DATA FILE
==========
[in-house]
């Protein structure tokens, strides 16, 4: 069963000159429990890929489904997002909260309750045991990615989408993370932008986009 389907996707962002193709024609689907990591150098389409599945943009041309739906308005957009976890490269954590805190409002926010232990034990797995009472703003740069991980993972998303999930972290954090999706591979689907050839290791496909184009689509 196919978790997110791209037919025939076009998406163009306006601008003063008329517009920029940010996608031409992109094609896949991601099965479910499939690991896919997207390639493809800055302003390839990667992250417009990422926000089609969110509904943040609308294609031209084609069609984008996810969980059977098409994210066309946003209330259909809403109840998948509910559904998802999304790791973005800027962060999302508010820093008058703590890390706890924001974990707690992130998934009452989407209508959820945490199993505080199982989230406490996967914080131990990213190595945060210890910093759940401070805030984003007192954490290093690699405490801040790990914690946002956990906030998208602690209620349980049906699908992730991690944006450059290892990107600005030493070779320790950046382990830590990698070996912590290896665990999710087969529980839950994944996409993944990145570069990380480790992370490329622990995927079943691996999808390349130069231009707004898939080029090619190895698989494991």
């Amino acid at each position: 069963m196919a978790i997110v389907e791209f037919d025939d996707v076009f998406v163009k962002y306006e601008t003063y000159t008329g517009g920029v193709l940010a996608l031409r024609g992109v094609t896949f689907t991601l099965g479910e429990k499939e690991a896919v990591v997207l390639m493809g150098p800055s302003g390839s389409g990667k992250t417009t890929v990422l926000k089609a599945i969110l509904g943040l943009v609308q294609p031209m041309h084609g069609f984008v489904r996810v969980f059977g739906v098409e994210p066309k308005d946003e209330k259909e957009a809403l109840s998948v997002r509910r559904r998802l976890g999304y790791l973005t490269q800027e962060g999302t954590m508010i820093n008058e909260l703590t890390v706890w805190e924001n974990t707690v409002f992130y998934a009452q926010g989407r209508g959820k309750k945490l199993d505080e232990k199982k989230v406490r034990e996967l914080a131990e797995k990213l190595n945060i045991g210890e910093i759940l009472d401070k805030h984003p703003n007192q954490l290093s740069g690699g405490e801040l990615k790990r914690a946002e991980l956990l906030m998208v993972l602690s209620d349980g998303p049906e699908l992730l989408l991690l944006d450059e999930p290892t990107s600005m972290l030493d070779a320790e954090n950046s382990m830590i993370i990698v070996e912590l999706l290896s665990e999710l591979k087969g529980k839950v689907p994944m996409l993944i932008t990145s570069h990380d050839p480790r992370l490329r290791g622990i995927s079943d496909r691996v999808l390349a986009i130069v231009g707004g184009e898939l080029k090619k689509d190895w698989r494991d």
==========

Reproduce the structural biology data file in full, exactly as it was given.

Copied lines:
[in-house]
């Protein structure tokens, strides 16, 4: 069963000159429990890929489904997002909260309750045991990615989408993370932008986009 389907996707962002193709024609689907990591150098389409599945943009041309739906308005957009976890490269954590805190409002926010232990034990797995009472703003740069991980993972998303999930972290954090999706591979689907050839290791496909184009689509 196919978790997110791209037919025939076009998406163009306006601008003063008329517009920029940010996608031409992109094609896949991601099965479910499939690991896919997207390639493809800055302003390839990667992250417009990422926000089609969110509904943040609308294609031209084609069609984008996810969980059977098409994210066309946003209330259909809403109840998948509910559904998802999304790791973005800027962060999302508010820093008058703590890390706890924001974990707690992130998934009452989407209508959820945490199993505080199982989230406490996967914080131990990213190595945060210890910093759940401070805030984003007192954490290093690699405490801040790990914690946002956990906030998208602690209620349980049906699908992730991690944006450059290892990107600005030493070779320790950046382990830590990698070996912590290896665990999710087969529980839950994944996409993944990145570069990380480790992370490329622990995927079943691996999808390349130069231009707004898939080029090619190895698989494991």
């Amino acid at each position: 069963m196919a978790i997110v389907e791209f037919d025939d996707v076009f998406v163009k962002y306006e601008t003063y000159t008329g517009g920029v193709l940010a996608l031409r024609g992109v094609t896949f689907t991601l099965g479910e429990k499939e690991a896919v990591v997207l390639m493809g150098p800055s302003g390839s389409g990667k992250t417009t890929v990422l926000k089609a599945i969110l509904g943040l943009v609308q294609p031209m041309h084609g069609f984008v489904r996810v969980f059977g739906v098409e994210p066309k308005d946003e209330k259909e957009a809403l109840s998948v997002r509910r559904r998802l976890g999304y790791l973005t490269q800027e962060g999302t954590m508010i820093n008058e909260l703590t890390v706890w805190e924001n974990t707690v409002f992130y998934a009452q926010g989407r209508g959820k309750k945490l199993d505080e232990k199982k989230v406490r034990e996967l914080a131990e797995k990213l190595n945060i045991g210890e910093i759940l009472d401070k805030h984003p703003n007192q954490l290093s740069g690699g405490e801040l990615k790990r914690a946002e991980l956990l906030m998208v993972l602690s209620d349980g998303p049906e699908l992730l989408l991690l944006d450059e999930p290892t990107s600005m972290l030493d070779a320790e954090n950046s382990m830590i993370i990698v070996e912590l999706l290896s665990e999710l591979k087969g529980k839950v689907p994944m996409l993944i932008t990145s570069h990380d050839p480790r992370l490329r290791g622990i995927s079943d496909r691996v999808l390349a986009i130069v231009g707004g184009e898939l080029k090619k689509d190895w698989r494991d």